6. In view of the above discussions, except for the Service Tax paid on both Pathological Laboratory Service and Catering Service, CENVAT Credit taken in respect of other services is held as admissible.”
8.2 In respect of Insurance and AMC charges, the Bangalore Bench of the Tribunal in the case of M/s. CCL Products (India) Ltd. (supra) has held as under :
“6.1 The issue involved in all these appeals is denial of cenvat credit on the Service Tax paid by the respondent to the services rendered to them in respect of Insurance premium, repair of vehicles, AMC charges, courier, etc. It is seen that the services which are availed by the respondent are in respect of the business activity that is being conducted by them i.e. manufacturing and exporting coffee powder. We find that the Larger Bench of the Tribunal in the case of CCE, Mumbai-V v. M/s. GTC Industries Ltd. – 2008-TIOL-1634-CESTAT-MUM-LB = 2008 (12) S.T.R. 468 (Tri.-LB) has held that all the elements of costs which are required to be included in the cost of final product has to be considered. We may reproduce the said paragraph.
“4.1 Cost of Production : Cost of production shall consist of material consumed, direct wages and salaries, direct expenses, works overheads, quality control cost, research and development cost, packing cost, administrative overheads relating to production. To arrive at cost of production of goods dispatched for captive consumption, adjustment for stock of work-in-process, finished goods, recoveries for sales of scrap, wastage, etc., shall be made.”
6.2 We also find that the said decision of the Larger Bench was followed in Final Order No. 1290/2008, dated 18-11-2008 [2009 (13) S.T.R. 616 (Tri.) = 2009 (236) E.L.T. 145 (Tri.)] wherein this Bench held as under.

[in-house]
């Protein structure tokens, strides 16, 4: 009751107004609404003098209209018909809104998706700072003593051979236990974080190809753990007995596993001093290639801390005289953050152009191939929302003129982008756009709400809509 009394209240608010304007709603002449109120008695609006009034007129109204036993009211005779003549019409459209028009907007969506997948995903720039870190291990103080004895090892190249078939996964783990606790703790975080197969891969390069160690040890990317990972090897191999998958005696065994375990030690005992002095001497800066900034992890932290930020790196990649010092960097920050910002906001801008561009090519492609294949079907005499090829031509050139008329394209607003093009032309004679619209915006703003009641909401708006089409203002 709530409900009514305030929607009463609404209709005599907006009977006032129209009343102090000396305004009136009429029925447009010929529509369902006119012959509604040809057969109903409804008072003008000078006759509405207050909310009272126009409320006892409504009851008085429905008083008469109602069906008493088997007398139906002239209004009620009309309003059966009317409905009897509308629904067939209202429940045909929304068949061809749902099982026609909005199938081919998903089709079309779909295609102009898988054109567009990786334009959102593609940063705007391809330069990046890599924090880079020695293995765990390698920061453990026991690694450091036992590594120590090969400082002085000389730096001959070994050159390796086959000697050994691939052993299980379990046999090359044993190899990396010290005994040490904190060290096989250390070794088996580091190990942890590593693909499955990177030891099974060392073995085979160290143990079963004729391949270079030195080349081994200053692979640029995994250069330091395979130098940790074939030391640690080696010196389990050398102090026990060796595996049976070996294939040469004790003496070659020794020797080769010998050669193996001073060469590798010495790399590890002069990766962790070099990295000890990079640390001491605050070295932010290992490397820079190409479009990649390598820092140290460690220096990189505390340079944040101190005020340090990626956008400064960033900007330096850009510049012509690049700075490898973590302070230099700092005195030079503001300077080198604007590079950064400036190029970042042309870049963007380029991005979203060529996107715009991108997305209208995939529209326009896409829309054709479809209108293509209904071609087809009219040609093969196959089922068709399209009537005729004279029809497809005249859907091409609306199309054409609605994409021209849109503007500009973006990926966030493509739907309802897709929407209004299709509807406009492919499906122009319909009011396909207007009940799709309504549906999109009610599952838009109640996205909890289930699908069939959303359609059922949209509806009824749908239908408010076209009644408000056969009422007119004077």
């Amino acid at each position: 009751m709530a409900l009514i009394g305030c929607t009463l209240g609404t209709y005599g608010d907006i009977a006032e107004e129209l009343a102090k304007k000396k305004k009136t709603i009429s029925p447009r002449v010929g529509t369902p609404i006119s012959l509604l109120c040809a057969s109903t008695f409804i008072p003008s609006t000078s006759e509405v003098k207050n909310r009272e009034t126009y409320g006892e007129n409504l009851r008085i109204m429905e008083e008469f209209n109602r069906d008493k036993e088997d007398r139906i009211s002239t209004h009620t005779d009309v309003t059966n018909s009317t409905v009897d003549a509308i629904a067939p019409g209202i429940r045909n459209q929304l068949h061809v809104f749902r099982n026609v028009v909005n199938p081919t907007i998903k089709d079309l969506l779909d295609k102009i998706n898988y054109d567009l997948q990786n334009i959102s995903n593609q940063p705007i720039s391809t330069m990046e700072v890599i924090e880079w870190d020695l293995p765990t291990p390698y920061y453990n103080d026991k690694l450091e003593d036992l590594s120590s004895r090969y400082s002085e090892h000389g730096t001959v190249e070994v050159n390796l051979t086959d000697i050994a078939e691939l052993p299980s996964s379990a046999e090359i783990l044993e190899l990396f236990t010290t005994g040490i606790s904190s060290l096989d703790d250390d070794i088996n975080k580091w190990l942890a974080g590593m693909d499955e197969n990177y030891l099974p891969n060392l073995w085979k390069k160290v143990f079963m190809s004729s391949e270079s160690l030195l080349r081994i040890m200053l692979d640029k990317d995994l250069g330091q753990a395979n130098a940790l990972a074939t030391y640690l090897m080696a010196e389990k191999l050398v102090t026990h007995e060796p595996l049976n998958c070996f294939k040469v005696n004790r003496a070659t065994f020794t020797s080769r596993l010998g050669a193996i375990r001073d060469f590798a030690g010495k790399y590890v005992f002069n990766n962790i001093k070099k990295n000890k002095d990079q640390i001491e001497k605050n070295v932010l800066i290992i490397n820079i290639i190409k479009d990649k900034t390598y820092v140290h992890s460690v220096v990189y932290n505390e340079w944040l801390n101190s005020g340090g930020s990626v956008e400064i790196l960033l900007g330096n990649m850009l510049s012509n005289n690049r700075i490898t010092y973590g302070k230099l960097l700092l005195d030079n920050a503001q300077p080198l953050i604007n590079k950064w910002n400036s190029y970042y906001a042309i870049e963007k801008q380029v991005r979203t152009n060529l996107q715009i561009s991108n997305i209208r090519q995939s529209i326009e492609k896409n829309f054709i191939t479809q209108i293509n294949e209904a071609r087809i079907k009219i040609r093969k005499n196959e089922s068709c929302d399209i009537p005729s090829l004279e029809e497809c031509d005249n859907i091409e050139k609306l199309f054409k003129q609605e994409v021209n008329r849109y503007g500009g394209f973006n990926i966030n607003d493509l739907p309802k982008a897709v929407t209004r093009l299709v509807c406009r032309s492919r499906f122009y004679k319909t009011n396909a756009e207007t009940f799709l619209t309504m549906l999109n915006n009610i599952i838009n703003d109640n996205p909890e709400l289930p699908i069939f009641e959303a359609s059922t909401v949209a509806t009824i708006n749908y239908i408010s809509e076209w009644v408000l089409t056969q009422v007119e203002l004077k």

“5. On a very careful consideration of the issue, I find that CAS-4 has considered all the services such as medical benefit, subsidized food, education allowance, canteen bill, etc., to form part of the cost of the final products. Therefore, I agree with the learned Chartered Accountant that these services which have been received have been rendered only in relation to the manufacture of the final products. The definition of ‘input service’ is very broad and on a proper appreciation of the same, the argument that even landscaping is in relation to manufacture of final product, is acceptable. This is so because, by virtue of the definition of ‘input service’, even modernization, renovation, repair, etc., of the office premises are included. In that view of the matter, one can include even landscaping the surroundings of the factory as ‘input service’. In these days, much importance is given to keeping the environment of a factory in a proper manner. In view of the above observations, I hold that the appellants are rightly entitled to the credit on the services in the impugned order. Hence, I allow the appeal with consequential relief.”
6.3 On careful reading and consideration of the facts of the issue, we find that all the services which are availed by the respondent are in respect of manufacturing activity i.e., manufacturing and exporting of coffee powder, which is their final product. We agree with the submissions made by the learned counsel for the respondent that these services have been received or rendered only in relation to the manufacture of final products. In view of this, since the issue is squarely covered by the ratio of the decision of Tribunal and Larger Bench, we uphold the impugned orders and reject the appeals filed by the revenue.”
8.3 In respect of APR Certification/CA Services, the Bangalore Bench of the Tribunal in the case of M/s. Andhra Pradesh Paper Mills Ltd. (supra) has held as under: